How do I know if therapy is a good fit for me?
Therapy is about working on small goals and steps that lead to a larger change. Often times clients will come in with the belief that within a few sessions they will feel different and things will be better in their life. This can be a possibility, but this is a myth. Therapy is long term, a slow process, and may take longer than you initially thought. For example, if you go to a doctor and you tell him your arm hurts and he responds without asking you any questions or for more information by saying “this is the problem, and this is how I can fix it”. Almost impossible right. In therapy it is important that the client and therapist can build a trusting relationship over time. Everyone is unique in their own way and it is important for the therapist to understand you as an individual. The more questions that are asked the better I can begin to understand who you are and what can be the most helpful for you.
I strive to understand my clients and their experience to the best of my ability. Remember you are the expert of your life and I am here to help you reflect, challenge your thoughts, give you an insightful perspective, and provide you with healthier options to cope with your emotions. I do not believe people are broken or need to be fixed, I believe and aim to help you feel more connected to yourself.
Remember, therapy is about you! Therapy is a safe and completely confidential space for you to share your deepest thoughts, your moments of pride, and even some of your fears. I believe in fostering a safe space, a place where you can grow as an individual or together as a couple, that is judgement free. At the end of the day, therapy is aimed to benefit you!
-Priscilla Jouvin, M.S 2019
What is the difference between a systemic therapist and a conventionally trained mental health provider?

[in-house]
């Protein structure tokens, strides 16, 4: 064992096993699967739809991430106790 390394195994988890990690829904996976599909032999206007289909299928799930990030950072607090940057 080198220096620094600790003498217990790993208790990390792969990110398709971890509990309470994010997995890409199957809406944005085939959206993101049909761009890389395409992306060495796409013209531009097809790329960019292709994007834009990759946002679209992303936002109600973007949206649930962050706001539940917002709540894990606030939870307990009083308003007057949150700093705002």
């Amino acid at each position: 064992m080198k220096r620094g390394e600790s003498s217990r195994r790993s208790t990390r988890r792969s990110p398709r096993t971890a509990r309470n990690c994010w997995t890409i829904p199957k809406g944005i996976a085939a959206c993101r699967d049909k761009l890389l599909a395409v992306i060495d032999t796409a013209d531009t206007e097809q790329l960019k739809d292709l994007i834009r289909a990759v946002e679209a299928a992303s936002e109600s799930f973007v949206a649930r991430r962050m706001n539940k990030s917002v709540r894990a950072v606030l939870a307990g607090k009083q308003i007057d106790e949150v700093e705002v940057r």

Conventionally trained therapist considers themselves as an expert on the client’s life, believing that objective truth and normality exist. Postmodern perspective makes a therapist to be non-hierarchical and non normative, this allows clients to create their own change of the problem. Conventionally trained therapists operate from a pathologizing medical model that focuses the clinical diagnosis of the client.
Systems-oriented therapist knows that in order to fully understand we must understand their context, we see clients as part of and embedded in a system. A systemic therapist attempts to take into account as many variables as possible to understand individuals behavior. Thus when we see a client in therapy we know that they are part of a system and were only getting one view of that. The approach to therapy is also different, according to Nichols (2012) conventional therapists focus on root causes and look for the why as opposed to systems-oriented therapists that focus on the how. We focus on how we can help our client improve, how their relationships can be fixed as opposed to focusing on why the relationship may be broken. As system-oriented therapist we use circular causality versus linear causality because we know that everything is interconnected; people, relationship, histories, etc. Systems oriented therapist also work from a non-pathologizing standpoint because it is understood that behavior makes sense given context.
-Priscilla Jouvin, M.S 2019